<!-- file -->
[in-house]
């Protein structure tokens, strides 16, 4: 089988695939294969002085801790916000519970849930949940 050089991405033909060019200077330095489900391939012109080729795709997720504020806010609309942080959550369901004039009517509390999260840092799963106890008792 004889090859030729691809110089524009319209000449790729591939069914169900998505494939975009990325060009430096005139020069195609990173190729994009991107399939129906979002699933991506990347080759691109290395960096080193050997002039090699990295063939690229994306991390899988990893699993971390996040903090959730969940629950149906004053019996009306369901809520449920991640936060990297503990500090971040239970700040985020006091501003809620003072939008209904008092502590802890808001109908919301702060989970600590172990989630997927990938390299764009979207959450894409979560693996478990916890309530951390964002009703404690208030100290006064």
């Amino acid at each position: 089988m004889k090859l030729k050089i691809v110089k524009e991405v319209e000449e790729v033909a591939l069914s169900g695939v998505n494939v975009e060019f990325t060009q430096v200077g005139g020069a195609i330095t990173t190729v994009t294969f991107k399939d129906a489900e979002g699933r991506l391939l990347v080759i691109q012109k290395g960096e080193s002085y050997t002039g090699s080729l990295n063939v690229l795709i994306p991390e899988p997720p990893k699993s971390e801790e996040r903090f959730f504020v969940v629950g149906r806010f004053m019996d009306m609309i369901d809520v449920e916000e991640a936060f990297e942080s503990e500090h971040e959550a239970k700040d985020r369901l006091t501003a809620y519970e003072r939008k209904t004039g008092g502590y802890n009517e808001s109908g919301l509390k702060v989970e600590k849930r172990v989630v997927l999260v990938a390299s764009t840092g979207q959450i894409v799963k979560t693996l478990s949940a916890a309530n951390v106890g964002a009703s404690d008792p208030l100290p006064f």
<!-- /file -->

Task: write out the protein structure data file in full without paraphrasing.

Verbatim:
[in-house]
């Protein structure tokens, strides 16, 4: 089988695939294969002085801790916000519970849930949940 050089991405033909060019200077330095489900391939012109080729795709997720504020806010609309942080959550369901004039009517509390999260840092799963106890008792 004889090859030729691809110089524009319209000449790729591939069914169900998505494939975009990325060009430096005139020069195609990173190729994009991107399939129906979002699933991506990347080759691109290395960096080193050997002039090699990295063939690229994306991390899988990893699993971390996040903090959730969940629950149906004053019996009306369901809520449920991640936060990297503990500090971040239970700040985020006091501003809620003072939008209904008092502590802890808001109908919301702060989970600590172990989630997927990938390299764009979207959450894409979560693996478990916890309530951390964002009703404690208030100290006064």
């Amino acid at each position: 089988m004889k090859l030729k050089i691809v110089k524009e991405v319209e000449e790729v033909a591939l069914s169900g695939v998505n494939v975009e060019f990325t060009q430096v200077g005139g020069a195609i330095t990173t190729v994009t294969f991107k399939d129906a489900e979002g699933r991506l391939l990347v080759i691109q012109k290395g960096e080193s002085y050997t002039g090699s080729l990295n063939v690229l795709i994306p991390e899988p997720p990893k699993s971390e801790e996040r903090f959730f504020v969940v629950g149906r806010f004053m019996d009306m609309i369901d809520v449920e916000e991640a936060f990297e942080s503990e500090h971040e959550a239970k700040d985020r369901l006091t501003a809620y519970e003072r939008k209904t004039g008092g502590y802890n009517e808001s109908g919301l509390k702060v989970e600590k849930r172990v989630v997927l999260v990938a390299s764009t840092g979207q959450i894409v799963k979560t693996l478990s949940a916890a309530n951390v106890g964002a009703s404690d008792p208030l100290p006064f």